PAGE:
gtag('con g', 'UA-164373203-1'); gtag('con g', 'UA-164373203-2'); gtag('con g', 'UA-164373203-3'); gtag('con g', 'UA-164373203-4'); gtag('con g', 'UA-164373203-5'); </script>

## Entries for items 11-20 on the Home page

## (14) Coherent radiation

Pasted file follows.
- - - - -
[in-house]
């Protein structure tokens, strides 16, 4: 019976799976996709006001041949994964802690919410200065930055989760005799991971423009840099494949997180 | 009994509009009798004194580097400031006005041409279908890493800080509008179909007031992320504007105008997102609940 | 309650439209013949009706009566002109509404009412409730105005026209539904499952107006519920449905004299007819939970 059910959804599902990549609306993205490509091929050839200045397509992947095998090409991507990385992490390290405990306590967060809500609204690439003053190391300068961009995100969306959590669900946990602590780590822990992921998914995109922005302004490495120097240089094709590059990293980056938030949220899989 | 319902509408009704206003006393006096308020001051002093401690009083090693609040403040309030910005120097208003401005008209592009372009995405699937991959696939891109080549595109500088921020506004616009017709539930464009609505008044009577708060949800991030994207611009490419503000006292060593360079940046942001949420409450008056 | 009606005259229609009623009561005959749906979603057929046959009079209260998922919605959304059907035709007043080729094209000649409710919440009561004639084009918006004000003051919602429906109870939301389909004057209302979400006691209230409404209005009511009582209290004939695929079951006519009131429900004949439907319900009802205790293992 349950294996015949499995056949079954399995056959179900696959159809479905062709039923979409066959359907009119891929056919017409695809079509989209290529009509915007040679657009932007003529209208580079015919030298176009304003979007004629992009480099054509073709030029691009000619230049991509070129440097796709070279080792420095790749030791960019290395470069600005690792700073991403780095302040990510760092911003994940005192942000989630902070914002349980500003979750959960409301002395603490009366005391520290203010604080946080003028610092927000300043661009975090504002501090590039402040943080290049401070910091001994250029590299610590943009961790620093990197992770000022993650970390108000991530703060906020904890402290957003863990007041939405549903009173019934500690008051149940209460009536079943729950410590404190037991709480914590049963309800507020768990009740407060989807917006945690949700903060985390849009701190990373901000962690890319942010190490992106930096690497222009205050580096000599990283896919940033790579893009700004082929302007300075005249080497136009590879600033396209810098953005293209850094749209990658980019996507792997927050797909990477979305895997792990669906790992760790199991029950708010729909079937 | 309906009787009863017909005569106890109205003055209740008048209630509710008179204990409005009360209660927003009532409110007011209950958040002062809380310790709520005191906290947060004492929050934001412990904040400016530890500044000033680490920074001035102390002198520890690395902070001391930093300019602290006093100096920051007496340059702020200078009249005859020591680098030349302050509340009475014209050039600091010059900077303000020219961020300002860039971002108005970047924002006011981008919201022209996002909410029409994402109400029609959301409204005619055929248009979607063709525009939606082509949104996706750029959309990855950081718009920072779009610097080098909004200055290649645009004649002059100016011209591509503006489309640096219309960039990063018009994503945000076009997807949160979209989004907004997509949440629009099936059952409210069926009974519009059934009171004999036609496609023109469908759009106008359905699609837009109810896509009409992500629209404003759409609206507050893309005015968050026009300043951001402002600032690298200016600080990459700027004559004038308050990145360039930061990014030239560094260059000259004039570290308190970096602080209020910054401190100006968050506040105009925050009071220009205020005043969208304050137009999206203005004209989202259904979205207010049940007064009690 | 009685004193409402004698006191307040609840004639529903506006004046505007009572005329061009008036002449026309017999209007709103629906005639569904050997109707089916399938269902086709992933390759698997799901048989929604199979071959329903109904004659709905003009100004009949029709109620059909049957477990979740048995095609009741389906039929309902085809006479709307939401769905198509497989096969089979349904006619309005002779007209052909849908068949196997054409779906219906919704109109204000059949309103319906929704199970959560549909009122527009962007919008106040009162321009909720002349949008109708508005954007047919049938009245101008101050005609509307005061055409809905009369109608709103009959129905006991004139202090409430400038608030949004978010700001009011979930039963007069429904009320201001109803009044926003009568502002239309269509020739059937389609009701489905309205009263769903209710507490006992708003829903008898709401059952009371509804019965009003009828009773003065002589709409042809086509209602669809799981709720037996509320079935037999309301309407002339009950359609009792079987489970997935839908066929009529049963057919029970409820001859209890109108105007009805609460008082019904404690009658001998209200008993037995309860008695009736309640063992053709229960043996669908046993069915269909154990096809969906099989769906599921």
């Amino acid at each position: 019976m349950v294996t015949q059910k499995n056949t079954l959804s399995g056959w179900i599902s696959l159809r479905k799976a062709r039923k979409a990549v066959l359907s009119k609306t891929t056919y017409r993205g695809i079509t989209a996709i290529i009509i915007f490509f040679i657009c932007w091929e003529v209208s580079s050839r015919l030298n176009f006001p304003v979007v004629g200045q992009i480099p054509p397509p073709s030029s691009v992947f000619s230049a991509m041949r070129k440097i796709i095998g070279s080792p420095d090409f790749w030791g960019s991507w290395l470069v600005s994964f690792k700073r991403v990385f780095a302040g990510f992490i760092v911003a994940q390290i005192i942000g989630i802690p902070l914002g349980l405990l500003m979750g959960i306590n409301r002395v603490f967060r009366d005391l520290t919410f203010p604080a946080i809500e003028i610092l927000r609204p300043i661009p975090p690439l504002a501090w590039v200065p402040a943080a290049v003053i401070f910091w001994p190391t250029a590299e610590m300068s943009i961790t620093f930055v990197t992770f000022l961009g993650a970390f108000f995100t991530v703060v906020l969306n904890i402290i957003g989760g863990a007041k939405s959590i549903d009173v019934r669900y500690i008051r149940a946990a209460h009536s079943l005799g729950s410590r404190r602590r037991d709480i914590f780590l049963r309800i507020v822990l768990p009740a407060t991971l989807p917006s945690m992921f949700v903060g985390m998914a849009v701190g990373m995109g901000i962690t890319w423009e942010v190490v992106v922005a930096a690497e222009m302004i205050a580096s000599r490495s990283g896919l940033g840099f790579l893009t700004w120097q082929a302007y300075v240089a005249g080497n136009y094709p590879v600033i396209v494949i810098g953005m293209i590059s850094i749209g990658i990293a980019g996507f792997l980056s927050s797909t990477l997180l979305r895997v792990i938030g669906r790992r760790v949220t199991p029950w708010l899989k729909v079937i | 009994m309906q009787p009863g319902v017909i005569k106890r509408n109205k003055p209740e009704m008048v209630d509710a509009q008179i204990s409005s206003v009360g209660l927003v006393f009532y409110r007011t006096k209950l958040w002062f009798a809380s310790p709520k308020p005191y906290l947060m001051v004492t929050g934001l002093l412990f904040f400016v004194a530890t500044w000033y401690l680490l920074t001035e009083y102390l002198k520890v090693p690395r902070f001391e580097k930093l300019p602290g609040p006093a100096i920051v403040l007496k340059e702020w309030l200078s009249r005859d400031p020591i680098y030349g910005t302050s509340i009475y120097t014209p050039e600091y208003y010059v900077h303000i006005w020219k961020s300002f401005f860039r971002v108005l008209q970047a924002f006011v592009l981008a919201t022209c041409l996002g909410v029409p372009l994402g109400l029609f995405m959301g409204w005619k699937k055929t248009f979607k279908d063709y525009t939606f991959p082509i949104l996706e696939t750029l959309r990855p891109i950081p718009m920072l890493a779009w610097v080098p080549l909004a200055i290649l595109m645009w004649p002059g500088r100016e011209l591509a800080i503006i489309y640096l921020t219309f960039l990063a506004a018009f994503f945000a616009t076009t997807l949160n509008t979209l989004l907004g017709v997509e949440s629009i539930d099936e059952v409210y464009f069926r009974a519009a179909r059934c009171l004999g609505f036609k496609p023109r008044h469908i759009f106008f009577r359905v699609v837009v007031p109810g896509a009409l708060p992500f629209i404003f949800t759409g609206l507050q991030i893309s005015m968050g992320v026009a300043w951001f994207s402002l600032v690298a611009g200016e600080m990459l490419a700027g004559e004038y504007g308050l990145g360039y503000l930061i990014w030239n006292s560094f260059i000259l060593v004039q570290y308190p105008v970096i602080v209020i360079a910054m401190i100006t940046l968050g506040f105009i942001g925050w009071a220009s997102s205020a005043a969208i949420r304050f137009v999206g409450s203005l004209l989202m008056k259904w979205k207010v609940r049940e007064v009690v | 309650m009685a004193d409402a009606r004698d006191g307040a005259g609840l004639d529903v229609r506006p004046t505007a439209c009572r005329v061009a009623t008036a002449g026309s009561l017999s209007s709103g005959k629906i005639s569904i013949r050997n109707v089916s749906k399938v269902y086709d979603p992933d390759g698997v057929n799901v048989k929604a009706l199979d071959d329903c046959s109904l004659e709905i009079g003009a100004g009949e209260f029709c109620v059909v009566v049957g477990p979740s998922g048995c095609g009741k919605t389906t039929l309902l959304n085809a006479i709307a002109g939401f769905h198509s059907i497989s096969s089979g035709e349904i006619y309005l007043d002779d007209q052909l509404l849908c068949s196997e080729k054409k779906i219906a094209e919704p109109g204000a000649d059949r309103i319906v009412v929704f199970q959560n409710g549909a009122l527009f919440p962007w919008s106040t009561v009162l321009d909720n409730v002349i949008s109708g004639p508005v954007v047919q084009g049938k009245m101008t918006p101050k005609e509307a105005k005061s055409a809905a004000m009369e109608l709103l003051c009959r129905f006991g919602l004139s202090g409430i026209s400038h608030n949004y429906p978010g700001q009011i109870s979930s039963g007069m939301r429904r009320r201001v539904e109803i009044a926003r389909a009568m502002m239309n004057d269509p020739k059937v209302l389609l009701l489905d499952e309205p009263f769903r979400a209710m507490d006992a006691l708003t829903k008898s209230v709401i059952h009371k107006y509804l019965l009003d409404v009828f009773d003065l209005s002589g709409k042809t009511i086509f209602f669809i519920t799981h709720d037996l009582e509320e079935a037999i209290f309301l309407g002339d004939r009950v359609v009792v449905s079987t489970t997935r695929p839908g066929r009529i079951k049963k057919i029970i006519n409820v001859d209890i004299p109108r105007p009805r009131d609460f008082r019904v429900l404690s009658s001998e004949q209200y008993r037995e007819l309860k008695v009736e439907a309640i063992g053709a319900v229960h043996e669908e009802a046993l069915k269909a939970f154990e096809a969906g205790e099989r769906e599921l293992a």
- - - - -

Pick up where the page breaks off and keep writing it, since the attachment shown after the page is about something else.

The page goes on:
My complaint about claiming that laser radiation is monochromatic and coherent is not that such a claim isn't true, but that it is redundant. Good quality laser radiation (linearly polarized in just one direction) is indeed (almost) monochromatic, i.e., has Fourier components (which are sinusoidal, i.e., sine-wave shaped) of just one frequency, but the additional claim that it is coherent [the meaning of this is commonly said to be that all the radiation's components are in step, i.e., the radiation can be written as b(sin(t + φ))] adds no further information, since all monochromatic waves are coherent in that sense. This is shown by the following: A scalar sinusoidal wave L(t) is completely specified by only three parameters: Its frequency f, its amplitude a, and its phase (wrt a given time or space coordinate system) 𝜃. Monochromatic radiation of frequency f thus is specified, in addition to the frequency's being f, completely by the two other variables, a and 𝜃. Suppose L(t) is monochromatic radiation that is incoherent because it is made up of two waves of different amplitude and phase, L(t) = sin(t) + a(sin(t + 𝜃)). Then there exist b and φ such that L(t) = b(sin(t + φ)), so L(t) is coherent, i.e., is equal to some sine wave. A little trigonometry shows that unless 1 + a(cos(𝜃)) = 0, L(t) = √ [1 + 2a(cos(𝜃)) + a^2](sin(t + arctan[a(sin(𝜃))/(1 + a(cos(𝜃)))])). If 1 + a(cos(𝜃)) = 0, L(t) = a(sin(𝜃)cos(t)) = a(sin(𝜃)sin(t +𝜋/2)). Thus, in either case, L(t) is coherent.